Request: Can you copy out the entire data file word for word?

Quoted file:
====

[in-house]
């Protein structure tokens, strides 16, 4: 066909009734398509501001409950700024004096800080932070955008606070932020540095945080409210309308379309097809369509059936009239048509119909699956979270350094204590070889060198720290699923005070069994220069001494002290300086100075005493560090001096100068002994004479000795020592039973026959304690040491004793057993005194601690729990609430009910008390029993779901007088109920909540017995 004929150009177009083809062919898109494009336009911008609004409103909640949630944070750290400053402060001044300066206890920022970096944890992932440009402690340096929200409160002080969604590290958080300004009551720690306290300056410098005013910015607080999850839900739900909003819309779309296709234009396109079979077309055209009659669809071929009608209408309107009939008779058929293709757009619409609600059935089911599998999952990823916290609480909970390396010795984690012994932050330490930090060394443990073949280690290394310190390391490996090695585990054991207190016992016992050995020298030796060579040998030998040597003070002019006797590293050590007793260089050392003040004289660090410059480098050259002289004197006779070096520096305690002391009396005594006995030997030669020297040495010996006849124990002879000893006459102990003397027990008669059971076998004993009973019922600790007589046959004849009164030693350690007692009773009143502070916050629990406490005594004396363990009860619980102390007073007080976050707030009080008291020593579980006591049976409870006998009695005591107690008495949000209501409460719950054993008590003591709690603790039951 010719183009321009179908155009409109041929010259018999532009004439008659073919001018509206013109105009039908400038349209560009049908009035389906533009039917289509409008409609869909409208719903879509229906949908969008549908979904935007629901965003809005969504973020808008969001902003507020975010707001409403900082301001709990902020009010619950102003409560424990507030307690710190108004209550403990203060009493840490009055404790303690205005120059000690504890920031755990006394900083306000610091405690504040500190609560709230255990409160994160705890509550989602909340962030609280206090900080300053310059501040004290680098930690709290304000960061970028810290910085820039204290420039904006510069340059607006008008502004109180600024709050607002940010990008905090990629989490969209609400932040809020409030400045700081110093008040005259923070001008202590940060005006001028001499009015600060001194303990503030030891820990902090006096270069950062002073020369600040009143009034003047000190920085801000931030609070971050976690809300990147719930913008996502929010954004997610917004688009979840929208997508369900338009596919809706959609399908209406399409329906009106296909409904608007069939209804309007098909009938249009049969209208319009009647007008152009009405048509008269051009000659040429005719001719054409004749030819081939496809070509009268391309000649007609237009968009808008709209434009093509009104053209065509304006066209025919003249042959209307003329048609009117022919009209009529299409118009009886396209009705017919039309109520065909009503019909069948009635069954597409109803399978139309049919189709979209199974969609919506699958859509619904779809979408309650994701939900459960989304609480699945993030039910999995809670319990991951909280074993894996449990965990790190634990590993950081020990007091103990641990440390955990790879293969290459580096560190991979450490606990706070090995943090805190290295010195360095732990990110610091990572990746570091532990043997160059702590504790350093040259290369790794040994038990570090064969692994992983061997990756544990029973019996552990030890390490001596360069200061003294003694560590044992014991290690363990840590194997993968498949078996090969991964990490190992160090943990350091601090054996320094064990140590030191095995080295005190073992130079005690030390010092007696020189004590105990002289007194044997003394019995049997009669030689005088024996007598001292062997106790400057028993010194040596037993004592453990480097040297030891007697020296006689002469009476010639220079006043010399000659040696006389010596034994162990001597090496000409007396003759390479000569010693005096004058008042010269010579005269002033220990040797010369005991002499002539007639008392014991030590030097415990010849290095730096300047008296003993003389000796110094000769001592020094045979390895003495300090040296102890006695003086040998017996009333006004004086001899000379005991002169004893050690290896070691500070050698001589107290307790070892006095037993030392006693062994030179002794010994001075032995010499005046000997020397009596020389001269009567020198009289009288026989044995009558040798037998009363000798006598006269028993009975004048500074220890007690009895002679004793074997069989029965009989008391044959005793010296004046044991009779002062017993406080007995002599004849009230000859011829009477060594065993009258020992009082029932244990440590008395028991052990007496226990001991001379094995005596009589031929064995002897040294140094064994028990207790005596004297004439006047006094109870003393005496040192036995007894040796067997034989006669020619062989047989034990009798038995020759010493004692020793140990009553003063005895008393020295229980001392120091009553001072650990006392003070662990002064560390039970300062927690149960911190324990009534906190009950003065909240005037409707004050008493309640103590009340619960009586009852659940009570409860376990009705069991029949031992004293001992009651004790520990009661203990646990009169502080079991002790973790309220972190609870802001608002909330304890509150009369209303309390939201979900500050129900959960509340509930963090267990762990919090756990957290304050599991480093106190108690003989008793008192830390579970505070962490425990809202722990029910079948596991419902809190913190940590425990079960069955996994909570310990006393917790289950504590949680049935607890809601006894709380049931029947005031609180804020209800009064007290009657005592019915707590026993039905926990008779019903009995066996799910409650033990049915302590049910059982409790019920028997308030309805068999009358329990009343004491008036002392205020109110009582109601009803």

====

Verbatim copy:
[in-house]
């Protein structure tokens, strides 16, 4: 066909009734398509501001409950700024004096800080932070955008606070932020540095945080409210309308379309097809369509059936009239048509119909699956979270350094204590070889060198720290699923005070069994220069001494002290300086100075005493560090001096100068002994004479000795020592039973026959304690040491004793057993005194601690729990609430009910008390029993779901007088109920909540017995 004929150009177009083809062919898109494009336009911008609004409103909640949630944070750290400053402060001044300066206890920022970096944890992932440009402690340096929200409160002080969604590290958080300004009551720690306290300056410098005013910015607080999850839900739900909003819309779309296709234009396109079979077309055209009659669809071929009608209408309107009939008779058929293709757009619409609600059935089911599998999952990823916290609480909970390396010795984690012994932050330490930090060394443990073949280690290394310190390391490996090695585990054991207190016992016992050995020298030796060579040998030998040597003070002019006797590293050590007793260089050392003040004289660090410059480098050259002289004197006779070096520096305690002391009396005594006995030997030669020297040495010996006849124990002879000893006459102990003397027990008669059971076998004993009973019922600790007589046959004849009164030693350690007692009773009143502070916050629990406490005594004396363990009860619980102390007073007080976050707030009080008291020593579980006591049976409870006998009695005591107690008495949000209501409460719950054993008590003591709690603790039951 010719183009321009179908155009409109041929010259018999532009004439008659073919001018509206013109105009039908400038349209560009049908009035389906533009039917289509409008409609869909409208719903879509229906949908969008549908979904935007629901965003809005969504973020808008969001902003507020975010707001409403900082301001709990902020009010619950102003409560424990507030307690710190108004209550403990203060009493840490009055404790303690205005120059000690504890920031755990006394900083306000610091405690504040500190609560709230255990409160994160705890509550989602909340962030609280206090900080300053310059501040004290680098930690709290304000960061970028810290910085820039204290420039904006510069340059607006008008502004109180600024709050607002940010990008905090990629989490969209609400932040809020409030400045700081110093008040005259923070001008202590940060005006001028001499009015600060001194303990503030030891820990902090006096270069950062002073020369600040009143009034003047000190920085801000931030609070971050976690809300990147719930913008996502929010954004997610917004688009979840929208997508369900338009596919809706959609399908209406399409329906009106296909409904608007069939209804309007098909009938249009049969209208319009009647007008152009009405048509008269051009000659040429005719001719054409004749030819081939496809070509009268391309000649007609237009968009808008709209434009093509009104053209065509304006066209025919003249042959209307003329048609009117022919009209009529299409118009009886396209009705017919039309109520065909009503019909069948009635069954597409109803399978139309049919189709979209199974969609919506699958859509619904779809979408309650994701939900459960989304609480699945993030039910999995809670319990991951909280074993894996449990965990790190634990590993950081020990007091103990641990440390955990790879293969290459580096560190991979450490606990706070090995943090805190290295010195360095732990990110610091990572990746570091532990043997160059702590504790350093040259290369790794040994038990570090064969692994992983061997990756544990029973019996552990030890390490001596360069200061003294003694560590044992014991290690363990840590194997993968498949078996090969991964990490190992160090943990350091601090054996320094064990140590030191095995080295005190073992130079005690030390010092007696020189004590105990002289007194044997003394019995049997009669030689005088024996007598001292062997106790400057028993010194040596037993004592453990480097040297030891007697020296006689002469009476010639220079006043010399000659040696006389010596034994162990001597090496000409007396003759390479000569010693005096004058008042010269010579005269002033220990040797010369005991002499002539007639008392014991030590030097415990010849290095730096300047008296003993003389000796110094000769001592020094045979390895003495300090040296102890006695003086040998017996009333006004004086001899000379005991002169004893050690290896070691500070050698001589107290307790070892006095037993030392006693062994030179002794010994001075032995010499005046000997020397009596020389001269009567020198009289009288026989044995009558040798037998009363000798006598006269028993009975004048500074220890007690009895002679004793074997069989029965009989008391044959005793010296004046044991009779002062017993406080007995002599004849009230000859011829009477060594065993009258020992009082029932244990440590008395028991052990007496226990001991001379094995005596009589031929064995002897040294140094064994028990207790005596004297004439006047006094109870003393005496040192036995007894040796067997034989006669020619062989047989034990009798038995020759010493004692020793140990009553003063005895008393020295229980001392120091009553001072650990006392003070662990002064560390039970300062927690149960911190324990009534906190009950003065909240005037409707004050008493309640103590009340619960009586009852659940009570409860376990009705069991029949031992004293001992009651004790520990009661203990646990009169502080079991002790973790309220972190609870802001608002909330304890509150009369209303309390939201979900500050129900959960509340509930963090267990762990919090756990957290304050599991480093106190108690003989008793008192830390579970505070962490425990809202722990029910079948596991419902809190913190940590425990079960069955996994909570310990006393917790289950504590949680049935607890809601006894709380049931029947005031609180804020209800009064007290009657005592019915707590026993039905926990008779019903009995066996799910409650033990049915302590049910059982409790019920028997308030309805068999009358329990009343004491008036002392205020109110009582109601009803």